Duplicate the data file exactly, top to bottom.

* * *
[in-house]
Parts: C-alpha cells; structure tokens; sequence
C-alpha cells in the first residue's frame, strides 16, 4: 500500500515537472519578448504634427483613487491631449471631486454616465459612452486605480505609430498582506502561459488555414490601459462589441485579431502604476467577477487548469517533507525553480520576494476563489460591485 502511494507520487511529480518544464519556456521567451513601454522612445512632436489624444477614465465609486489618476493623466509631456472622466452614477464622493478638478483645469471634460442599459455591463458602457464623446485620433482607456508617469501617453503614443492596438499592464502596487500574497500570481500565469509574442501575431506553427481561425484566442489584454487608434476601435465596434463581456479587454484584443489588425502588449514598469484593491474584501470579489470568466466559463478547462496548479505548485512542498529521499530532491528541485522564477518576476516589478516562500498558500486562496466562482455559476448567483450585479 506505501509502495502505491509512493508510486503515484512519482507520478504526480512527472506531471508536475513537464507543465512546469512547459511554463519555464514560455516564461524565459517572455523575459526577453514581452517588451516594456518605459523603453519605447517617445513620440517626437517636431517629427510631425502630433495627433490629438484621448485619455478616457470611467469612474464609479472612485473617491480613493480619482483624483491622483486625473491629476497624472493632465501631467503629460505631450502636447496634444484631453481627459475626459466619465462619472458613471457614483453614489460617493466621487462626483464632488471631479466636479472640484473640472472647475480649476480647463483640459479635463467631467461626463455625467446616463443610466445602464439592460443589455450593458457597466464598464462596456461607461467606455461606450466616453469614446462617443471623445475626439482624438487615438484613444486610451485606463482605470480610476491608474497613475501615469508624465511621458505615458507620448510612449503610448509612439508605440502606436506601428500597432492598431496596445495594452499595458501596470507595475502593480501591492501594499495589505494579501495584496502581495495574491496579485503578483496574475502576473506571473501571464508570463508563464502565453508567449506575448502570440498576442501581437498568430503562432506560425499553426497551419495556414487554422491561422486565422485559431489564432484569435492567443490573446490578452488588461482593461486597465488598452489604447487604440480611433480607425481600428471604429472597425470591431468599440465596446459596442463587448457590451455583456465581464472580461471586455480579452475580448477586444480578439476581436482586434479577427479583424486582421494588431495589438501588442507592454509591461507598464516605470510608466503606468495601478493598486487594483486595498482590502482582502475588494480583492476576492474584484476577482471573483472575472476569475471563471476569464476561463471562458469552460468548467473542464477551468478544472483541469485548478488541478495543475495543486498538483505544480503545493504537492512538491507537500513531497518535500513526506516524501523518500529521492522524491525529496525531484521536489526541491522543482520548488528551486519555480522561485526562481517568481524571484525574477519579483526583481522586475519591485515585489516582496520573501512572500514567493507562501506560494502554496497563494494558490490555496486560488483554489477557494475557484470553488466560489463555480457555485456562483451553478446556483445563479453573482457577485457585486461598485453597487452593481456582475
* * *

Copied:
[in-house]
Parts: C-alpha cells; structure tokens; sequence
C-alpha cells in the first residue's frame, strides 16, 4: 500500500515537472519578448504634427483613487491631449471631486454616465459612452486605480505609430498582506502561459488555414490601459462589441485579431502604476467577477487548469517533507525553480520576494476563489460591485 502511494507520487511529480518544464519556456521567451513601454522612445512632436489624444477614465465609486489618476493623466509631456472622466452614477464622493478638478483645469471634460442599459455591463458602457464623446485620433482607456508617469501617453503614443492596438499592464502596487500574497500570481500565469509574442501575431506553427481561425484566442489584454487608434476601435465596434463581456479587454484584443489588425502588449514598469484593491474584501470579489470568466466559463478547462496548479505548485512542498529521499530532491528541485522564477518576476516589478516562500498558500486562496466562482455559476448567483450585479 506505501509502495502505491509512493508510486503515484512519482507520478504526480512527472506531471508536475513537464507543465512546469512547459511554463519555464514560455516564461524565459517572455523575459526577453514581452517588451516594456518605459523603453519605447517617445513620440517626437517636431517629427510631425502630433495627433490629438484621448485619455478616457470611467469612474464609479472612485473617491480613493480619482483624483491622483486625473491629476497624472493632465501631467503629460505631450502636447496634444484631453481627459475626459466619465462619472458613471457614483453614489460617493466621487462626483464632488471631479466636479472640484473640472472647475480649476480647463483640459479635463467631467461626463455625467446616463443610466445602464439592460443589455450593458457597466464598464462596456461607461467606455461606450466616453469614446462617443471623445475626439482624438487615438484613444486610451485606463482605470480610476491608474497613475501615469508624465511621458505615458507620448510612449503610448509612439508605440502606436506601428500597432492598431496596445495594452499595458501596470507595475502593480501591492501594499495589505494579501495584496502581495495574491496579485503578483496574475502576473506571473501571464508570463508563464502565453508567449506575448502570440498576442501581437498568430503562432506560425499553426497551419495556414487554422491561422486565422485559431489564432484569435492567443490573446490578452488588461482593461486597465488598452489604447487604440480611433480607425481600428471604429472597425470591431468599440465596446459596442463587448457590451455583456465581464472580461471586455480579452475580448477586444480578439476581436482586434479577427479583424486582421494588431495589438501588442507592454509591461507598464516605470510608466503606468495601478493598486487594483486595498482590502482582502475588494480583492476576492474584484476577482471573483472575472476569475471563471476569464476561463471562458469552460468548467473542464477551468478544472483541469485548478488541478495543475495543486498538483505544480503545493504537492512538491507537500513531497518535500513526506516524501523518500529521492522524491525529496525531484521536489526541491522543482520548488528551486519555480522561485526562481517568481524571484525574477519579483526583481522586475519591485515585489516582496520573501512572500514567493507562501506560494502554496497563494494558490490555496486560488483554489477557494475557484470553488466560489463555480457555485456562483451553478446556483445563479453573482457577485457585486461598485453597487452593481456582475